Dr. Laila Hassan is an Aesthetic Physician. She’s also a laser therapist and an anti‐aging expert for the last ten years.
T here’s no magic food that will keep us looking forever young, but diet (and lifestyle and attitude) does affect how your skin looks and ages. Food contains lots of beauty nutrients. Take into account these food steps to strong, healthy skin, hair and nails. Let’s see the top kinds you should be including in your diet:
Proteins are the building blocks. Skin, hair and nails are mostly protein. These proteins – keratin, collagen and elastin – ward off wrinkles and provide strength and elasticity. Most of us eat plenty of protein from meat, chicken, fish, legumes, eggs and dairy foods. But huge steaks and protein shakes don’t build bigger muscles or better skin. If we eat more protein than we need, our body converts it to fat and stores it – usually where we don’t want it.
Seafood has essential fats. The body needs fat. Not the greasy pastry and pie type, but the essential omega-3 and omega-6 fats. If you have a dry, itchy scalp or skin, you may not be eating enough of these. They are called ‘essential’ fats because the body can’t make them; you have to eat them.Both omega-3 and omega-6 fats produce hormone-like substances called prostaglandins, which then change into other substances that affect immunity and inflammation in the body. Omega-3 fats suppress inflammation, immune responses and blood clotting. Omega-6 fats are also essential for healthy skin, but too much can cause inflammation and allergic responses. For healthy skin, we need a balance of both types of fat.
Iron is essential for vitality and luster. Tired and lacking in energy? This may be a symptom of low Iron. Hair, nails and skin can also suffer if you’re lacking in iron. The skin may be very pale, become itchy, or there could be cracking at the side of the mouth. Nails can become brittle and develop vertical stripes, or even become spoon-shaped. You could shed more hair and it will be noticeably more dry, brittle and dull. Beat Tip: Meat is the best source of iron: the redder the meat, the more iron it contains. If you don’t eat meat, you can get iron from legumes and whole grains but it’s less readily absorbed, so add vitamin C (from fruit juice, fruits and capsicum) to meals to enhance absorption.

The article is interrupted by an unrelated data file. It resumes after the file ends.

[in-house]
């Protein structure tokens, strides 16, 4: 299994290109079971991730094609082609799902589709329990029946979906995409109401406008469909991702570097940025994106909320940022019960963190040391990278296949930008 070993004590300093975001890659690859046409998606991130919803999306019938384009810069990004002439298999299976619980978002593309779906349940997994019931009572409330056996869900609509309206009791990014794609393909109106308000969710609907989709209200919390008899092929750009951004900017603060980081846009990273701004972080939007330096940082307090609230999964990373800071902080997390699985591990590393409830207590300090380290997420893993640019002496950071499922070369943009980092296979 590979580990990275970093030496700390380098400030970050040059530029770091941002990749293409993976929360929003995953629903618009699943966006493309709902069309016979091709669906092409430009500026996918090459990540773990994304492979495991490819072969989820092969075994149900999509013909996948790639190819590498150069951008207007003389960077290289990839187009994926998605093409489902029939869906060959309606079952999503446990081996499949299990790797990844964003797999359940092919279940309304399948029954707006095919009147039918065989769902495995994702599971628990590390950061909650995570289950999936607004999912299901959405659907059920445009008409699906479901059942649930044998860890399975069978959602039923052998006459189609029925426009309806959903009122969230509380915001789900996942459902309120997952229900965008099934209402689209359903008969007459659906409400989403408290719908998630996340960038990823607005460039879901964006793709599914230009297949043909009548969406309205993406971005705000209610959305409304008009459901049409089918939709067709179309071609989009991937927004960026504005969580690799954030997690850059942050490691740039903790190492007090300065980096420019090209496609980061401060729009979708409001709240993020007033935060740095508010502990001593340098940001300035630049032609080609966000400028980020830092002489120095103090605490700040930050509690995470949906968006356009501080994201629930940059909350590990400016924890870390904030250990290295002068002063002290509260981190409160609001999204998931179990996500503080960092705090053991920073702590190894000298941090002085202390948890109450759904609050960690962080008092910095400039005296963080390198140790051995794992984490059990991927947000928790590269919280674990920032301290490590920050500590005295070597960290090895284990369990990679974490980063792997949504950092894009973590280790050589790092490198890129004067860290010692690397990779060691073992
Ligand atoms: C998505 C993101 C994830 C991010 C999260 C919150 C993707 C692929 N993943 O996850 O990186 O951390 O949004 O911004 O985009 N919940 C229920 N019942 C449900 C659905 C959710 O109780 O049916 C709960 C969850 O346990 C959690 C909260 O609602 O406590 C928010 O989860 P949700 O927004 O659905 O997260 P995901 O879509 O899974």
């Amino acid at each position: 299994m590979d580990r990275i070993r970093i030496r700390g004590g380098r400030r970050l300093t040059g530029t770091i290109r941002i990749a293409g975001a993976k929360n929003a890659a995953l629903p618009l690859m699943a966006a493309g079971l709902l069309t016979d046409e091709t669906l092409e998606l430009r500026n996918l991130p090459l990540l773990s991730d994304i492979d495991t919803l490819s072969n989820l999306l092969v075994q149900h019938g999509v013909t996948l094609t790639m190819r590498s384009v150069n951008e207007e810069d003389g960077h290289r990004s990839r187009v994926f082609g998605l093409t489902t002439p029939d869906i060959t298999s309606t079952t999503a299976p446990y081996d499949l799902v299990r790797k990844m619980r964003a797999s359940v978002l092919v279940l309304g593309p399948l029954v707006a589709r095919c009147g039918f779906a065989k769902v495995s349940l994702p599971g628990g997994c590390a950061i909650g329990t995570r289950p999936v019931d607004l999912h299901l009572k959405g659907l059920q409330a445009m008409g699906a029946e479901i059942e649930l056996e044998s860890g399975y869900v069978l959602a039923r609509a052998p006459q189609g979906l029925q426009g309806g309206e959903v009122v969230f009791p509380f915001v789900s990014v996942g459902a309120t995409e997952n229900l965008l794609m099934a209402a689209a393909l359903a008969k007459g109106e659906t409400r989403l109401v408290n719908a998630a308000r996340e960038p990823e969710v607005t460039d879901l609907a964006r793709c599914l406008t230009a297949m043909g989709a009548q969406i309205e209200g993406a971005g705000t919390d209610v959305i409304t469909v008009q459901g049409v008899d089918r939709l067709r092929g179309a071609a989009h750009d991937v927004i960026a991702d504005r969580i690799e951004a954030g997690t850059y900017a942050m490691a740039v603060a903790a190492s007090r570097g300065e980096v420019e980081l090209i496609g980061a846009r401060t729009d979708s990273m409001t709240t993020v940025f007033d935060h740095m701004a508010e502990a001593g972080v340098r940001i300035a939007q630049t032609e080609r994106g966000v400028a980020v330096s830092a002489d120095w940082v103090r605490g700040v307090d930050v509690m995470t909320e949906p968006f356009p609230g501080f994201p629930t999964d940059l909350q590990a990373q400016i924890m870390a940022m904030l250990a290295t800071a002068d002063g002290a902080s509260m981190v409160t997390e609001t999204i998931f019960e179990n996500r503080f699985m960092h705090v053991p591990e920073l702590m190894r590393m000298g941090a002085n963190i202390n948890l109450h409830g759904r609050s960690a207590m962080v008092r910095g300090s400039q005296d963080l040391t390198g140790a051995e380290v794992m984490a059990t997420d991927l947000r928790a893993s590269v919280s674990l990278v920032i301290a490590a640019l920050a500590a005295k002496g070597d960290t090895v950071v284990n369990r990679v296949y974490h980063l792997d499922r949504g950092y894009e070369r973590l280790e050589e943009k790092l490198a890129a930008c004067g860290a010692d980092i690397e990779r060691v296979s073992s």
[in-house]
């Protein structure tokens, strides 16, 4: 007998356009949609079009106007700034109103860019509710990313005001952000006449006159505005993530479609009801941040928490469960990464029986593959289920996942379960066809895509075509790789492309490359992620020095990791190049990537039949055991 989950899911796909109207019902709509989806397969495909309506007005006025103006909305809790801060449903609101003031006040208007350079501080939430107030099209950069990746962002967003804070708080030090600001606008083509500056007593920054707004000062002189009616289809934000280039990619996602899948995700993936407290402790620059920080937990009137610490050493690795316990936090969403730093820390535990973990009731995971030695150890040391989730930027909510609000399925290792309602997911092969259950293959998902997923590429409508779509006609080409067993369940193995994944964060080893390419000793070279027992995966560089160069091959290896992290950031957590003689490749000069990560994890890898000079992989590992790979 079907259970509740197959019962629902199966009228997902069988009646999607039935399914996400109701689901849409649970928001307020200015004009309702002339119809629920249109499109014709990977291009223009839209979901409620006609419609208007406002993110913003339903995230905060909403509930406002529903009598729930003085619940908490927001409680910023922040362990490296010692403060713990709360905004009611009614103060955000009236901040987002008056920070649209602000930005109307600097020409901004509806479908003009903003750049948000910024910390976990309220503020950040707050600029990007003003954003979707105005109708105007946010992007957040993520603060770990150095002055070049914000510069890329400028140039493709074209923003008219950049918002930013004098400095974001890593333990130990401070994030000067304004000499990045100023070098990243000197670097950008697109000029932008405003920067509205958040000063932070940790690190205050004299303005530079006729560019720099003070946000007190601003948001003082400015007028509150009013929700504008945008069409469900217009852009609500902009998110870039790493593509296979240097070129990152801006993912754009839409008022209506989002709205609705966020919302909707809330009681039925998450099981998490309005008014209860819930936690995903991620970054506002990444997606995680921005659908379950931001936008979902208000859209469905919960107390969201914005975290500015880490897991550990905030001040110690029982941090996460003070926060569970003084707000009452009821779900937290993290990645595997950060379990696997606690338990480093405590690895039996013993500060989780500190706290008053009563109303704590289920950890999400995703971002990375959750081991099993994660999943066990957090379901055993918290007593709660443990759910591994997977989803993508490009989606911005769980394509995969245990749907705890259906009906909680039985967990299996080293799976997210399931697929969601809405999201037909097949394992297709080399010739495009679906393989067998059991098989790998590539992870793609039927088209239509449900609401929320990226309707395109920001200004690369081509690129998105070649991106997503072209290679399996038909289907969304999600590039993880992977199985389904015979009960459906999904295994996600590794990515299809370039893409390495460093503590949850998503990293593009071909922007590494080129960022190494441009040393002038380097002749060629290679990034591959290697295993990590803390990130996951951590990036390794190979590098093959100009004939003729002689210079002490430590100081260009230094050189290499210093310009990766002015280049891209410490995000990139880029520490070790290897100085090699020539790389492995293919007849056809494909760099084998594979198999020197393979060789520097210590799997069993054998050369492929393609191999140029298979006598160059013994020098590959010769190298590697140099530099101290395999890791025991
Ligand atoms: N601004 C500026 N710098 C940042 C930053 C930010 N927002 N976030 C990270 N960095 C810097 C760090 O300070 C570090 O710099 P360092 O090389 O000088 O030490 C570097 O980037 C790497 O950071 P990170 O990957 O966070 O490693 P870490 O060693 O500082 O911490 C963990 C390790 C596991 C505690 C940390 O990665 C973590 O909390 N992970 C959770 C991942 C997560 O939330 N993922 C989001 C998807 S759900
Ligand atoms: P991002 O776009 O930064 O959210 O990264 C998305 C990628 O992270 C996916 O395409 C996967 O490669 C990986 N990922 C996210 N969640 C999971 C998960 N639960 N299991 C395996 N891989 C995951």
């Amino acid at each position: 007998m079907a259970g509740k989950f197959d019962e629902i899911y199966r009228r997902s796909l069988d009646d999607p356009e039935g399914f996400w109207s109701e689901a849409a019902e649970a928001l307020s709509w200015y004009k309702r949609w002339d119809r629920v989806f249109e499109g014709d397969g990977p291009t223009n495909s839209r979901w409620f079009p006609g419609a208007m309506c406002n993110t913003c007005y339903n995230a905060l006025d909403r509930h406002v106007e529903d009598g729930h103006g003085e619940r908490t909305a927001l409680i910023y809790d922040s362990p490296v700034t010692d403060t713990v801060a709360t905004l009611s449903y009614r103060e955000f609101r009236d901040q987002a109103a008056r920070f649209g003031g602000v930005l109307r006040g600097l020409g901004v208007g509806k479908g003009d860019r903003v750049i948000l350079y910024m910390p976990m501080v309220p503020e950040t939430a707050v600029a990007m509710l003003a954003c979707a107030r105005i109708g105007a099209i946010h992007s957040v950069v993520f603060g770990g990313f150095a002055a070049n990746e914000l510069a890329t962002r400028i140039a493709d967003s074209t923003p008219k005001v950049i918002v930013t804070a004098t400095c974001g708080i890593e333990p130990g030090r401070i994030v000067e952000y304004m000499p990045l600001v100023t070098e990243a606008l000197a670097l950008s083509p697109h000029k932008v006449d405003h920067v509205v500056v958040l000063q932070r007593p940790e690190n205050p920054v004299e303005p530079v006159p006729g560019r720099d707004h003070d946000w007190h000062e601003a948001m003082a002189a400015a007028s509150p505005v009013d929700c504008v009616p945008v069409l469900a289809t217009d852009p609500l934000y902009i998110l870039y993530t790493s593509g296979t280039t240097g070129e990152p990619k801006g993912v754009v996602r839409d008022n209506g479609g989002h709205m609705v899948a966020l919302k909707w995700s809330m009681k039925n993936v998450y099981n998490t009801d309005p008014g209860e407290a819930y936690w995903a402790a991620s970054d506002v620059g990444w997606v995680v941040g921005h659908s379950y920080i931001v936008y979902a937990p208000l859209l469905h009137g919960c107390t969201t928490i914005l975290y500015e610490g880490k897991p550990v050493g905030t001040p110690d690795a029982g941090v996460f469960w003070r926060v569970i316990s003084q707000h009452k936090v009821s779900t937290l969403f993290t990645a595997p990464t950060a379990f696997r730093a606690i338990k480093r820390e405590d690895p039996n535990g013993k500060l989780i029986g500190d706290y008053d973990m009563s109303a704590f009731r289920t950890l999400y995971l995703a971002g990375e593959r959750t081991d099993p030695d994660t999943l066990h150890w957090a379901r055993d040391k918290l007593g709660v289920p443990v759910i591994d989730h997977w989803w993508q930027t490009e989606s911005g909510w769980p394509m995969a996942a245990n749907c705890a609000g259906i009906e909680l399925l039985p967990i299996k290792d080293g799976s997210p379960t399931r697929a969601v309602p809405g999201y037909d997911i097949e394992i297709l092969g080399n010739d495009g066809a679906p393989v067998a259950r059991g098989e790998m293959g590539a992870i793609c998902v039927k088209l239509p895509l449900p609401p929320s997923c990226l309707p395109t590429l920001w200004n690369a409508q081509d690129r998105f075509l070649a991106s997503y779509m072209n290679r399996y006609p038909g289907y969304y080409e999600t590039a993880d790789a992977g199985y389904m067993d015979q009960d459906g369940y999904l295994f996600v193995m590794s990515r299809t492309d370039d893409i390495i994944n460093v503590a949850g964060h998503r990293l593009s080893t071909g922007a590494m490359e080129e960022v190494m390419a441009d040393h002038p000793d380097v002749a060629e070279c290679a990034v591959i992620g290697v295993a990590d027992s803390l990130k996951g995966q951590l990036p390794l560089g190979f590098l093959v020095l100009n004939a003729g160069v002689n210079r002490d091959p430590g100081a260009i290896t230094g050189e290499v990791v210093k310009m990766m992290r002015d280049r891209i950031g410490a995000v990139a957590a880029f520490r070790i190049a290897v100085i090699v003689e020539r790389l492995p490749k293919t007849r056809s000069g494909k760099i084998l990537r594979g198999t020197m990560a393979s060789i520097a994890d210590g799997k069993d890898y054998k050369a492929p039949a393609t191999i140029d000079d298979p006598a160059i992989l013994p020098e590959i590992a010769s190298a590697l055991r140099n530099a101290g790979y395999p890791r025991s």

Oats and muesli will boost your intake of essential fats, B vitamins and the potent antioxidant, vitamin E. Whole grains have all three parts of the grain – the bran, endosperm and germ. Refined, white-flour-based foods miss out on the bran and germ, which is where all these goodies are. Best Tip: mix whole-grain oats, almonds and dried fruit. Soak overnight in low-fat milk and enjoy with extra fruit and yogurt.
Vitamin C is essential to make collagen, the structural cement of the body. Under the skin, collagen is the fibrous tissue that plumps it up giving support and shape. As skin ages it loses collagen. Vitamin C, E and beta-carotene are potent antioxidants that mop up the harmful by-products of oxidation and slow down damage to the skin. Large doses of vitamins C, E and beta-carotene help protect the skin from sunburn and improve its resilience to things that could irritate it. Eating plenty of kiwifruits, oranges, lemons and grapefruit may not have the same instant ‘plumping out’ effect as a collagen implant.
For well-hydrated skin, hair and nails, drink plenty of water. The fluids and flavonoids aid blood circulation and the delivery of nutrients, so give yourself a daily flavonoid dose with a few cups of black, green or white tea and, depending on your mood, a glass of red wine, a cup of hot cocoa or a few squares of dark chocolate.